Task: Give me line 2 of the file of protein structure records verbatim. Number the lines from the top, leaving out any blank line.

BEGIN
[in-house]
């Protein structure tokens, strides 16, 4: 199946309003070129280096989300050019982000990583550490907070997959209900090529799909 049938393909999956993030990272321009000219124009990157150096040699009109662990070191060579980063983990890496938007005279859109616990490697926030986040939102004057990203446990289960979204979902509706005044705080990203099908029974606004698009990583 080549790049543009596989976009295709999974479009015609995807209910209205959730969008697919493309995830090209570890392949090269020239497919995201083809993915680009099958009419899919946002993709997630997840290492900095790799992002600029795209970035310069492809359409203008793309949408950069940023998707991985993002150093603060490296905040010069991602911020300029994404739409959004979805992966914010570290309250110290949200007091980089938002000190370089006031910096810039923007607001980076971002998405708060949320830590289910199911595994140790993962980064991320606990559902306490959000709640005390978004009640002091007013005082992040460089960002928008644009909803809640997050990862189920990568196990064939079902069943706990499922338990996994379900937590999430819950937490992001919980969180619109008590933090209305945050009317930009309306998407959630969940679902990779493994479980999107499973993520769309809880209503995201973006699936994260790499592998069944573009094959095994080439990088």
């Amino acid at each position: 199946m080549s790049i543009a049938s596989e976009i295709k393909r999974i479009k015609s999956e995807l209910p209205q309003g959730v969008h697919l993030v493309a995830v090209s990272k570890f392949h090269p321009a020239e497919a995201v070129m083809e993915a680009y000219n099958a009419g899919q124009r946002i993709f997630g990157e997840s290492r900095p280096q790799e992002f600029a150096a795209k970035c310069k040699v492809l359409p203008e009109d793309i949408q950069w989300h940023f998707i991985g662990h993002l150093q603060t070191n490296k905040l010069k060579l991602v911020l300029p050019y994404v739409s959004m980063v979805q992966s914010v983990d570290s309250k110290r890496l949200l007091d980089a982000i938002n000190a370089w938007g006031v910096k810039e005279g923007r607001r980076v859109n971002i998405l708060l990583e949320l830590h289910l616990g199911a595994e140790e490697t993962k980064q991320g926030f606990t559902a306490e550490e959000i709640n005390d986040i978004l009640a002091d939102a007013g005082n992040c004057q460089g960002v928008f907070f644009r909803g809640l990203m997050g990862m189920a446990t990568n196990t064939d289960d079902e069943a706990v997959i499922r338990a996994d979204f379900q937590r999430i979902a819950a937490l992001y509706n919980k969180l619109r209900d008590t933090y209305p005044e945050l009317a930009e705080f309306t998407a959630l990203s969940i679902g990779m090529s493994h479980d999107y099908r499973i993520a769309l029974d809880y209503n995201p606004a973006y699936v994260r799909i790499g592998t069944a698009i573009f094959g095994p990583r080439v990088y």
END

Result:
């Protein structure tokens, strides 16, 4: 199946309003070129280096989300050019982000990583550490907070997959209900090529799909 049938393909999956993030990272321009000219124009990157150096040699009109662990070191060579980063983990890496938007005279859109616990490697926030986040939102004057990203446990289960979204979902509706005044705080990203099908029974606004698009990583 080549790049543009596989976009295709999974479009015609995807209910209205959730969008697919493309995830090209570890392949090269020239497919995201083809993915680009099958009419899919946002993709997630997840290492900095790799992002600029795209970035310069492809359409203008793309949408950069940023998707991985993002150093603060490296905040010069991602911020300029994404739409959004979805992966914010570290309250110290949200007091980089938002000190370089006031910096810039923007607001980076971002998405708060949320830590289910199911595994140790993962980064991320606990559902306490959000709640005390978004009640002091007013005082992040460089960002928008644009909803809640997050990862189920990568196990064939079902069943706990499922338990996994379900937590999430819950937490992001919980969180619109008590933090209305945050009317930009309306998407959630969940679902990779493994479980999107499973993520769309809880209503995201973006699936994260790499592998069944573009094959095994080439990088």